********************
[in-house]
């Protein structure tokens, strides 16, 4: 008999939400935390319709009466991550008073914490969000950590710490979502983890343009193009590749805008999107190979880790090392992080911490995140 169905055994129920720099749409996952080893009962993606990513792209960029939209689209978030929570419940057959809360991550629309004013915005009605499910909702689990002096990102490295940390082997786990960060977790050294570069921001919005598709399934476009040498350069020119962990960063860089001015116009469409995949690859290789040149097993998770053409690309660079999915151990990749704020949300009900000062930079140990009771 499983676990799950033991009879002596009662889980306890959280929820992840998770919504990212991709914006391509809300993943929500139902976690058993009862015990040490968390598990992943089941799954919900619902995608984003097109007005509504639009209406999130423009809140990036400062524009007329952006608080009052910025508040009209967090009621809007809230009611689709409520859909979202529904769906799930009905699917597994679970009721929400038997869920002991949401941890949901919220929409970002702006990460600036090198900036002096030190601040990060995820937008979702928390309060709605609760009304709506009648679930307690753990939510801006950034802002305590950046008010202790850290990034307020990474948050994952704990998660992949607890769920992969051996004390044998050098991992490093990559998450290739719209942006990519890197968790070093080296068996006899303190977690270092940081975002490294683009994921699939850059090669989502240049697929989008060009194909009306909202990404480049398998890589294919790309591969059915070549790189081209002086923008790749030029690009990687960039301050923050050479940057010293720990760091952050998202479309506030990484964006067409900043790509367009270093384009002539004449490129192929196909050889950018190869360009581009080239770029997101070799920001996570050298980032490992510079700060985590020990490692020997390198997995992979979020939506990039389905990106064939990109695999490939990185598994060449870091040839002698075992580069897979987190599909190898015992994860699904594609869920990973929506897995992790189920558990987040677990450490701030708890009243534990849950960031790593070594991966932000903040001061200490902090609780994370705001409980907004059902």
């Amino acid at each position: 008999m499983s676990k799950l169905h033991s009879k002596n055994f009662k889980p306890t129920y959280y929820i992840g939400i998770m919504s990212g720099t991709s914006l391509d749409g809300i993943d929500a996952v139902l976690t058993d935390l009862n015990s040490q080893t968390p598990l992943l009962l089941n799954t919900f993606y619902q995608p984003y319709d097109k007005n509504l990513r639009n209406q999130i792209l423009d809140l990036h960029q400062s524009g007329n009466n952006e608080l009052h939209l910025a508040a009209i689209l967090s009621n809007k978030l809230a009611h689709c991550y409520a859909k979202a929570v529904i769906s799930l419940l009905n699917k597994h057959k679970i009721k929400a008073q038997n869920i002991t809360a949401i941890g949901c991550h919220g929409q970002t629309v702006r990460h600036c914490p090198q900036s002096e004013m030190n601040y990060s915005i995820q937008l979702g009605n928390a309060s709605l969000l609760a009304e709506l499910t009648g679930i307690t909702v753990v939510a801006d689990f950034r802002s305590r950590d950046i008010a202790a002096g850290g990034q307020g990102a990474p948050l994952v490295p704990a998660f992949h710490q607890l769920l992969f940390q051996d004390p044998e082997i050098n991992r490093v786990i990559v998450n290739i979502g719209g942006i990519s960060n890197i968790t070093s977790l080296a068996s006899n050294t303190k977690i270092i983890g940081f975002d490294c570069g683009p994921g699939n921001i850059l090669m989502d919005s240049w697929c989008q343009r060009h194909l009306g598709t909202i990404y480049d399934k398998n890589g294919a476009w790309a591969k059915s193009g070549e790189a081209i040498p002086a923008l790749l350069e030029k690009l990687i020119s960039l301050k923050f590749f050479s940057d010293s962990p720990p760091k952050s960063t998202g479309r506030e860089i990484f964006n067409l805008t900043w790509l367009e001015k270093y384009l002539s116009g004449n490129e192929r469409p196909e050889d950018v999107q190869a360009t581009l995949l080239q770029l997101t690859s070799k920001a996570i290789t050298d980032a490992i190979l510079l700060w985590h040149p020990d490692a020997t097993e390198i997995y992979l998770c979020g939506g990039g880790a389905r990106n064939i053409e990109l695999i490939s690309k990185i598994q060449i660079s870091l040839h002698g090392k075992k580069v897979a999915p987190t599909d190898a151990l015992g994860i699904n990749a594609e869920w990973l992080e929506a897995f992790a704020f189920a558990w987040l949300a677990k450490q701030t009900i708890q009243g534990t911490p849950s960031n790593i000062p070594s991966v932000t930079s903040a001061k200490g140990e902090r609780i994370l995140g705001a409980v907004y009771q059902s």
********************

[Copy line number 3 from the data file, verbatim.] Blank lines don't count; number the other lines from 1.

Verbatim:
């Amino acid at each position: 008999m499983s676990k799950l169905h033991s009879k002596n055994f009662k889980p306890t129920y959280y929820i992840g939400i998770m919504s990212g720099t991709s914006l391509d749409g809300i993943d929500a996952v139902l976690t058993d935390l009862n015990s040490q080893t968390p598990l992943l009962l089941n799954t919900f993606y619902q995608p984003y319709d097109k007005n509504l990513r639009n209406q999130i792209l423009d809140l990036h960029q400062s524009g007329n009466n952006e608080l009052h939209l910025a508040a009209i689209l967090s009621n809007k978030l809230a009611h689709c991550y409520a859909k979202a929570v529904i769906s799930l419940l009905n699917k597994h057959k679970i009721k929400a008073q038997n869920i002991t809360a949401i941890g949901c991550h919220g929409q970002t629309v702006r990460h600036c914490p090198q900036s002096e004013m030190n601040y990060s915005i995820q937008l979702g009605n928390a309060s709605l969000l609760a009304e709506l499910t009648g679930i307690t909702v753990v939510a801006d689990f950034r802002s305590r950590d950046i008010a202790a002096g850290g990034q307020g990102a990474p948050l994952v490295p704990a998660f992949h710490q607890l769920l992969f940390q051996d004390p044998e082997i050098n991992r490093v786990i990559v998450n290739i979502g719209g942006i990519s960060n890197i968790t070093s977790l080296a068996s006899n050294t303190k977690i270092i983890g940081f975002d490294c570069g683009p994921g699939n921001i850059l090669m989502d919005s240049w697929c989008q343009r060009h194909l009306g598709t909202i990404y480049d399934k398998n890589g294919a476009w790309a591969k059915s193009g070549e790189a081209i040498p002086a923008l790749l350069e030029k690009l990687i020119s960039l301050k923050f590749f050479s940057d010293s962990p720990p760091k952050s960063t998202g479309r506030e860089i990484f964006n067409l805008t900043w790509l367009e001015k270093y384009l002539s116009g004449n490129e192929r469409p196909e050889d950018v999107q190869a360009t581009l995949l080239q770029l997101t690859s070799k920001a996570i290789t050298d980032a490992i190979l510079l700060w985590h040149p020990d490692a020997t097993e390198i997995y992979l998770c979020g939506g990039g880790a389905r990106n064939i053409e990109l695999i490939s690309k990185i598994q060449i660079s870091l040839h002698g090392k075992k580069v897979a999915p987190t599909d190898a151990l015992g994860i699904n990749a594609e869920w990973l992080e929506a897995f992790a704020f189920a558990w987040l949300a677990k450490q701030t009900i708890q009243g534990t911490p849950s960031n790593i000062p070594s991966v932000t930079s903040a001061k200490g140990e902090r609780i994370l995140g705001a409980v907004y009771q059902s």